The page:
The Power E980 nodes do not use standard DDR4 DIMMs, but rather IBM’s own CDIMMs with their stacked memory, and each node only holds 32 memory slots for the same total of 128 slots in a system. The Power E850 does this in one node, and the Power E980 does it across four nodes to reach that maximum. But here is the difference. The CDIMMs are now available in capacities of up to 512 GB each, so maximum memory capacity is now 64 TB, compared to a maximum of 32 TB with the Power E880. The other big difference is that the Power E980 can accept CDIMM memory cards that were used in the Power E870 and Power E880 machines, so customers doing serial number upgrades on the boxes can literally move over their 64 GB, 128 GB, or 256 GB memory cards. We don’t think a lot of customers will be buying Power E980 machines with the full-on 64 TB and 192 cores in a single shared memory space, not given the cost of memory these days for sure. But we do think that, over time, customers will be focused more on the memory hierarchy than the raw compute of their systems.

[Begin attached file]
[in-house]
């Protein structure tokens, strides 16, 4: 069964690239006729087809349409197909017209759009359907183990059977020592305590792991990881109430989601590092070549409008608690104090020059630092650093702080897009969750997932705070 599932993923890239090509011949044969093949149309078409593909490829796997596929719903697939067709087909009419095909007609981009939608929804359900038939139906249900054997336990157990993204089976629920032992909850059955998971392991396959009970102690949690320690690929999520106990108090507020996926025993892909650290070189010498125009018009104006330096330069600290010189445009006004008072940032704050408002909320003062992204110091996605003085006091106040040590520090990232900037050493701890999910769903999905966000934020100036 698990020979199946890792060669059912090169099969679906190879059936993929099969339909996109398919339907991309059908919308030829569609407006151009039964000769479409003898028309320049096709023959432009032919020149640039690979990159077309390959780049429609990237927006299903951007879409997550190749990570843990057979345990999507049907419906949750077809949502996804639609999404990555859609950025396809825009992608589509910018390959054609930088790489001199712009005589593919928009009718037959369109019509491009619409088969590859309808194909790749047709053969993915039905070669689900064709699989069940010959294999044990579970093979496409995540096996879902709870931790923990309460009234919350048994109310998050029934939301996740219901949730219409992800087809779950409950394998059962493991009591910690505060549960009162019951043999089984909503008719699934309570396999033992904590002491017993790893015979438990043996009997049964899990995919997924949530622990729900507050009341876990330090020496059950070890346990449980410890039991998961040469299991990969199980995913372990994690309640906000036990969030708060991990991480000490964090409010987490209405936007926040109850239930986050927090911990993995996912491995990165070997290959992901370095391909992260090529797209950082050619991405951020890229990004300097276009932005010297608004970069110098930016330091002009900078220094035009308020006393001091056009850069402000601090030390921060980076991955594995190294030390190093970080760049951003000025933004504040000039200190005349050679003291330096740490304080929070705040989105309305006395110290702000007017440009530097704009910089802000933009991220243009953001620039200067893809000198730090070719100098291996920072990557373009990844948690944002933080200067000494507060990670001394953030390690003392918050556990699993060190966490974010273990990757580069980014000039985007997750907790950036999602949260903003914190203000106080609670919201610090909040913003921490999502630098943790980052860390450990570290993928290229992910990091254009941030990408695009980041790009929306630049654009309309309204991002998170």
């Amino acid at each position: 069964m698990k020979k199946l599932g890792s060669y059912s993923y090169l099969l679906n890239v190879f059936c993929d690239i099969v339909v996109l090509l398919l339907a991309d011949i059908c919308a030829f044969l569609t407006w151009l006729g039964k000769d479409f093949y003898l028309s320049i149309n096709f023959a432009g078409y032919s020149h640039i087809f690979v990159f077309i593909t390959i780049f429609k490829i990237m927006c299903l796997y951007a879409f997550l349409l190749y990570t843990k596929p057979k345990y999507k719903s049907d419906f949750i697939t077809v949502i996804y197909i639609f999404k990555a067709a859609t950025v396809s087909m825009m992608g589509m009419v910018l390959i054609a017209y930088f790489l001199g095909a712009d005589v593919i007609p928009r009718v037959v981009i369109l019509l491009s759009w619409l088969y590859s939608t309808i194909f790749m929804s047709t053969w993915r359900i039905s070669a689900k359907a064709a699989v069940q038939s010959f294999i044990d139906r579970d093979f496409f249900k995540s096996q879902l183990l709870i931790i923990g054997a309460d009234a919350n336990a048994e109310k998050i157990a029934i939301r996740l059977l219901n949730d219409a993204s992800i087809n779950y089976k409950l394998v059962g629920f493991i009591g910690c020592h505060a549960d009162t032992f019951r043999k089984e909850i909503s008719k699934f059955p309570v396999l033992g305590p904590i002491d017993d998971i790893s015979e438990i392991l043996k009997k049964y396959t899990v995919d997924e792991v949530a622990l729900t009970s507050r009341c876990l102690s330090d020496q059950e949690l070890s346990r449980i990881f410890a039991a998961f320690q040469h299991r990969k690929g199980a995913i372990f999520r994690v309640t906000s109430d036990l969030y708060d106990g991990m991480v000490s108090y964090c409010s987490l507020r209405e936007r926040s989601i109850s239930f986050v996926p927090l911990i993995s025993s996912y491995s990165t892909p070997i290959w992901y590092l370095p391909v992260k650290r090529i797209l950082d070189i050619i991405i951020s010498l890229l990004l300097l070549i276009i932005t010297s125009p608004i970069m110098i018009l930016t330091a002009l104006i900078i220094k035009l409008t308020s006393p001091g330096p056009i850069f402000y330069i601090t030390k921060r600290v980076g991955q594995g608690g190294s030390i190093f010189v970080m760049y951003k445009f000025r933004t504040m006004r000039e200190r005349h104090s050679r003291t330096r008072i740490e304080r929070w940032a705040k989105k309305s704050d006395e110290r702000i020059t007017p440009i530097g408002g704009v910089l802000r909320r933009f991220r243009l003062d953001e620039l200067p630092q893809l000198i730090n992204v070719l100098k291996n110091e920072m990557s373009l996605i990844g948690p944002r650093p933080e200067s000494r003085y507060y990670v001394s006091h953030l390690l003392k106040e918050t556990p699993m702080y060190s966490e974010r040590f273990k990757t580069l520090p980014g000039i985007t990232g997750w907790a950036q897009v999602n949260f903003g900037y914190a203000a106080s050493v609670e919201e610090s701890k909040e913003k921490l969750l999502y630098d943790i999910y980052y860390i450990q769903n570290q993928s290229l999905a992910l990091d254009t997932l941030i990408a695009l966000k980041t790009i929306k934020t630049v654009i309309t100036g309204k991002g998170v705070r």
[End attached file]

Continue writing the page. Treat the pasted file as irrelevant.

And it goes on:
The Power E950 will be generally available this week on August 17, but that doesn’t matter much to IBM i shops because Big Blue is not supporting IBM i on the machines. Power E980 systems with a single or a pair of nodes will be available on September 21, and machines with three or four nodes will be available on November 16. Upgrades from Power E870 and Power E880 systems to the new Power E980 will also be available on November 16. We do not yet have all of the feeds and speeds and pricing, but are gathering up the data now and will be doing the usual deep dive. Hang with us.